Pray. Every day, ask God to empower you both to have attitudes that will help you work out your differences and build trust between you as you manage money. Pray for help developing attitudes of humility, respect, kindness, patience, grace, a willingness to learn from each other, and a desire to serve each other.
Establish a mutually agreeable limit on discretionary spending. By setting a maximum amount you each can spend without discussing it with the other spouse, you’ll remove the pressure of having to discuss every minor purchase and learn how to work together on plans for major purchases.
Set up three bank accounts. If you establish one joint checking account and two individual savings accounts, you’ll be able to manage most of the money in your household budget together, while also giving each other the freedom to make some discretionary financial decisions on your own. You can each deposit an agreed-on portion of your monthly household income into your separate savings accounts on a monthly basis, and then either leave it there as savings or withdraw it to spend – however you like.
Set waiting periods. When you don’t agree on whether or not you all should spend an amount that requires a mutual decision (because it exceeds your individual spending limit), you can wait for a certain length of time before making a decision about the expenditure in question. Use that waiting period to pray individually for guidance about the decision, and then meet after the time is up to discuss how you each sensed God leading you. Usually, God will bring you into unity during that time, but if not, the husband then can make the final decision, being careful to keep the wife’s best interests in mind.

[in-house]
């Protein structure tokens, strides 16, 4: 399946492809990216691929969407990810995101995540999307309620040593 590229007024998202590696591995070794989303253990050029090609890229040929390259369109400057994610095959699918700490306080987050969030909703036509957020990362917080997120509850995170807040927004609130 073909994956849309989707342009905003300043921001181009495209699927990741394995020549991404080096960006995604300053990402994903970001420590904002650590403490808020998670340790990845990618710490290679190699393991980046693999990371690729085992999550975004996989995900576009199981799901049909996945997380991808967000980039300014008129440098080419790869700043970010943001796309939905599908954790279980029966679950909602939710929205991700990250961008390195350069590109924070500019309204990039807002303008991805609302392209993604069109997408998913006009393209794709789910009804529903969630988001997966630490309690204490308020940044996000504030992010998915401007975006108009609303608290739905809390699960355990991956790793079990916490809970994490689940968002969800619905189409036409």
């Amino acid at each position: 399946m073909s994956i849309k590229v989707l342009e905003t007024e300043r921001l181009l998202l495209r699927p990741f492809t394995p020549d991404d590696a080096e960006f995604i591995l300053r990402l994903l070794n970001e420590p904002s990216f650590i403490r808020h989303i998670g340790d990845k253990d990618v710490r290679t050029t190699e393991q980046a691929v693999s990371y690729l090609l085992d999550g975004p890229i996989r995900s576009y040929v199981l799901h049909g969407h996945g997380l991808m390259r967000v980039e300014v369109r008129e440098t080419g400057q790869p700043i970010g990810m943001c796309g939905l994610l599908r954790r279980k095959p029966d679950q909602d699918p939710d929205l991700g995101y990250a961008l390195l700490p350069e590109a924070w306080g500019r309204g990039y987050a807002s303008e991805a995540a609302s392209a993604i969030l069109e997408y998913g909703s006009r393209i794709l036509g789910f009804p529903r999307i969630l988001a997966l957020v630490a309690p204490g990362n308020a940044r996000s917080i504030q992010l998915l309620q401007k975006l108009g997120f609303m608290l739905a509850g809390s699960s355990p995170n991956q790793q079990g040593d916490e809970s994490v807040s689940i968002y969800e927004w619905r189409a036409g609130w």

Fully disclose your financial information. Don’t withhold any financial information from each other, since doing so damages valuable trust between you. Every month, thoroughly discuss how each of you has spent or saved money in the previous month as you go over your household budget and bills. Explain why it was important for you each to make the individual financial decisions you made, so you both can grow to understand each other better.
Fully disclose your emotions. Don’t hide your feelings from each other; be honest about your emotions, since doing so helps you appreciate each other’s values and perspectives on money. Discuss negative emotions, such as feeling frustrated about not being able to spend money on something you value or not being able to save enough money to meet a certain goal. Discuss positive emotions, too, such as why you’re excited about a particular opportunity to either save for something or spend on something.
You and your spouse will always have the personality differences God gave you, but you can put an end to financial conflicts in your marriage by spending and saving in ways that honor God and each other!
Whitney Hopler is a freelance writer and editor who serves as both a Crosswalk.com contributing writer and the editor of About.com’s site on angels and miracles. Contact Whitney at: firstname.lastname@example.org to send in a true story of an angelic encounter or a miraculous experience like an answered prayer.